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"Gigli" on about a pound of cocaine
I was unfortunate enough to watch this film via On-Demand before it hit theaters. How is it that you can make a film where literally every character is an annoying idiot, completely lacking in humanity, and learns absolutely nothing of value from the ridiculous events that unfold (none of which ends up being funny)? The four women are at best droningly pathetic (Manhattanites in their 30s still carrying on about events from high school? Seriously?), and at worst just toxic and repellent. Anyone who has spent an entire night with a bunch of self-absorbed, coked out girls knows well enough what a bore it is. They didn't need to sit through "Bachelorette" to find out.
Evita Peron (1981)
Kind of silly
Dunaway was absolutely wrong for the part of Evita Peron, from start to finish. As with nearly all her roles, she played it all with out-sized shoulder-pads and overblown line delivery. What's worse, the film looks like it was shot in some dingy Mexican border town instead of the opulent capital of Argentina, Buenos Aires. The building they'd chosen for the iconic Casa Rosada looks something like an old Spanish war prison in Baja.
They have the chronology fairly correct, but little else is really accurate or even compelling drama in this adaptation of history. Peron launched a mass movement that transformed Argentina, at the time one of the biggest economic forces in the world, and his wife was a highly complex, colorful public person who worked herself to death for him and won the hearts of his political base with her naive, crypto-fascist concepts of the state's role as a mother to its people.
This film, sadly, portrays it all like a story arc on some Dynasty rip-off, set in some unrecognizable banana republic.
This is purely for die-hard Faye fanatics, and certainly NOT for any fans of the Peron story.
The Next Best Thing (2000)
Very nice start, but it drives off into a canyon
This film drew the usual raft of competing bitchy one-liner put-downs from all the critics. No surprise there, because the film is, on balance, a failure. But for many fans of Madonna - those who want to see that volcanic stage personality burst forth on screen FINALLY - this was one of the most frustrating experiences of her career. Because it's a film that could have been very good, and even started nicely enough. But the script took a rapid turn off the highway and became a lumbering, runaway truck heading into a canyon. Neither Madonna nor Rupert Everett nor director John Schlesinger could escape the wreck.
I agree that the film hit the wall after Abbie learns she's pregnant. It's that the film tried to carry all sorts of leaden political baggage instead of being a FILM. Having set itself up as a send-up of contemporary L.A. life, thinking itself so hip and modern until it goes too far, there was a lot of promise for this movie. Instead of the boring, groan-inducing turn the relationship took, it could instead have been a funny take on two highly self-absorbed people bumping up against the utterly selfless task of parenting, and alternately reaching their limits. Madonna and Everett would have run away with such characters and given them all sorts of humanity and comic touches.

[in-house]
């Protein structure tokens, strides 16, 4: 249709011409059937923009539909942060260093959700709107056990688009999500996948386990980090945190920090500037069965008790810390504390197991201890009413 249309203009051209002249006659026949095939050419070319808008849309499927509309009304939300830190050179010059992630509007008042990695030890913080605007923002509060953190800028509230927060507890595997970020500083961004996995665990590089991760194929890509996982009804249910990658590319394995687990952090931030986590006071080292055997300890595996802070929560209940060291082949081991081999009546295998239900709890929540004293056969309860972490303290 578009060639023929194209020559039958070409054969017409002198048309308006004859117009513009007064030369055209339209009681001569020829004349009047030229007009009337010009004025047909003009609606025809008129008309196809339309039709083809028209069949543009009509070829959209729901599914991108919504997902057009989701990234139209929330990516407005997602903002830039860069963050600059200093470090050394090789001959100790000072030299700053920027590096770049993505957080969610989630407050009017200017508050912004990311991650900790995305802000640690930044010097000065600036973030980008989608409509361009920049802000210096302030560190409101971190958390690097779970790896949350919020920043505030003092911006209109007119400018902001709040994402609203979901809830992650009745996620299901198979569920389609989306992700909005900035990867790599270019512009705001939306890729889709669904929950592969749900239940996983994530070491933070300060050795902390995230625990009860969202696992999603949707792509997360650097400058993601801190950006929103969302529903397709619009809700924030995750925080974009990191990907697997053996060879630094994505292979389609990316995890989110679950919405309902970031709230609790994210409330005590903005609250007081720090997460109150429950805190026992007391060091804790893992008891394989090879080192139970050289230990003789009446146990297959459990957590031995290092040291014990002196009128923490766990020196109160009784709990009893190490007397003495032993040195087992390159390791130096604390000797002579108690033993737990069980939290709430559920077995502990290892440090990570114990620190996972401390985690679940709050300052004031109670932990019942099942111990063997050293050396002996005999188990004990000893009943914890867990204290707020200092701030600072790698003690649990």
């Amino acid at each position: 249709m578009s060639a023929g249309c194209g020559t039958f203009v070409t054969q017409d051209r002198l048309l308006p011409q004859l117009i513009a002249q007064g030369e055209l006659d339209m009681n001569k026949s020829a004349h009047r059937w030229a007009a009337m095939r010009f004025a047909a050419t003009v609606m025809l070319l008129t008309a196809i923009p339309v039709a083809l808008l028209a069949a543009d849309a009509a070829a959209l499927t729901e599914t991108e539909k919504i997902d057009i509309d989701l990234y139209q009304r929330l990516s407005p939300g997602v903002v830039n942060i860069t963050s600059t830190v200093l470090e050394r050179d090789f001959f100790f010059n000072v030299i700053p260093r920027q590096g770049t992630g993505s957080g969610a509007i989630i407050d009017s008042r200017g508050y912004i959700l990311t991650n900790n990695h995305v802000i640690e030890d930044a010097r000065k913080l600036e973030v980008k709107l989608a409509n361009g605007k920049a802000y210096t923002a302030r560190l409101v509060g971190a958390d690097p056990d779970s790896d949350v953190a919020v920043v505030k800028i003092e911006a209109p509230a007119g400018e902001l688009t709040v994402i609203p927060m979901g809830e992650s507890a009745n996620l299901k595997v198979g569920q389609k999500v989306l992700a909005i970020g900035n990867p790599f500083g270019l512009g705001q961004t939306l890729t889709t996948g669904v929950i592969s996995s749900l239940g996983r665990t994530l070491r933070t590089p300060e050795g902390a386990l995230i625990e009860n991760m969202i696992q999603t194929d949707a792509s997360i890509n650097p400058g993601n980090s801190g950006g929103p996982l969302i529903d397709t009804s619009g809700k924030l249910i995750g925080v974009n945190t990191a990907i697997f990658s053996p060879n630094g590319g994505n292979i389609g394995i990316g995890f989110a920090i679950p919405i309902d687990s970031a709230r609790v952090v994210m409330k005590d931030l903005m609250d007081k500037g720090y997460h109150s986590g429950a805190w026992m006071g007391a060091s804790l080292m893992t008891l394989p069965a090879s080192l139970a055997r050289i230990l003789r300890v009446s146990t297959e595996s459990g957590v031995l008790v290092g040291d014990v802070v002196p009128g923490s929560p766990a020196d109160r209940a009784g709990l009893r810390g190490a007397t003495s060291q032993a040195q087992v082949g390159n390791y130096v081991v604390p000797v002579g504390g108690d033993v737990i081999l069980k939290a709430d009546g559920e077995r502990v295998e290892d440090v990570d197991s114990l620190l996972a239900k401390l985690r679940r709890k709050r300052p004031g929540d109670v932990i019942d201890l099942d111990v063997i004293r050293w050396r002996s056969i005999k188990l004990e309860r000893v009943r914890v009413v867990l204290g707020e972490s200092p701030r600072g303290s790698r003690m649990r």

But instead, the screenwriters reached their limit of creativity and murdered the film. I feel bad for both Everett (whose career nosedived after this film tanked) and Madonna, who had just come off a Golden Globe for "Evita" and a raft of Grammys for "Ray of Light".
How could the studio have done this to them? Who are the idiots who wrote the final screenplay?
There are funny, quirky moments, though. Madonna even has a few chances to poke fun at herself, and Everett has a funny turn by utterly queening out just to get even with one of her nasty exes. But those isolated moments just make "The Next Best Thing" even sadder to contemplate.
The Great New Wonderful (2005)
How a sudden, unnamed shock forced a city to look at itself in the mirror
The appearance of "United 93" and "The Great New Wonderful" at around the same time is a very fitting artistic take on the impact of 9/11 on the hearts and minds of Americans. So many other films have cropped up here and there, nearly all of them heartless polemical tirades from various points of view, which I think reflected more on feelings and opinions that existed before 9/11 and merely used the tragedy as a vehicle.
While "United 93" was a monument to the victims of 9/11, and how they faced down the human and political significance of that morning, "The Great New Wonderful" is a reflection of how the rest of us live with the personal, emotional aftermath of that day, whether we had a direct connection to the events or not.
"The Great New Wonderful" will probably be the only film dubbed a '9/11 movie' which didn't resort to any melodramatic exposition from that day to make its point. No flaming towers, no cheap-and-easy "my brother, the fireman who died/my sister, who was in Tower 1/my father, the cop...." plot devices. It vividly demonstrates the emotional, collateral role that 9/11 played in the lives of tens of millions of Americans who lived through that day and were shaken and transformed in ways that were too personal to articulate to others or themselves.
Beyond the film's calendar setting and the concluding moments which take place at about 9am on September 11, 2002, there is only one oblique reference to the attacks impacting a character directly, hidden among the films many humorous lines (an apt New York coping mechanism woven through the whole script), and it becomes a climax of its own, the moment in the story when each character's pent-up personal hell explodes forth.
Mid-way through the film, many of the far-flung characters end up together in an elevator. There is a sudden jolt, the lights flicker, and the sound of rattling cables and wires fills the space. It is a mere moment. Then, the elevator restarts and arrives at the floor of Sandie (Jim Gaffigan), who has spent the film attending therapy sessions in his company's break room with Dr. Trabulous (played by the sublime Tony Shaloub) to discuss some unnamed office tragedy which took place on "the 7th floor" of the company's offices in which several co-workers were killed. Sandie steps off the elevator, and a cranky old man in the back corner, seen earlier asking a cantankerous question at a Queens neighborhood meeting, mutters "well, you made it out alive," to which the cheery Sandie replied, "yeah!" and smiles. Minutes later, Sandie has finally opened up with Dr. Trabulous, in tears, realizing that behind his scarily cheerful, productive, doe-eyed American veneer he is seething with rage and anguish and trauma. In due course, the explosion inside Sandie is so primal that he leaves the doctor with a head wound on the floor and flees on foot to his parents' home in Connecticut.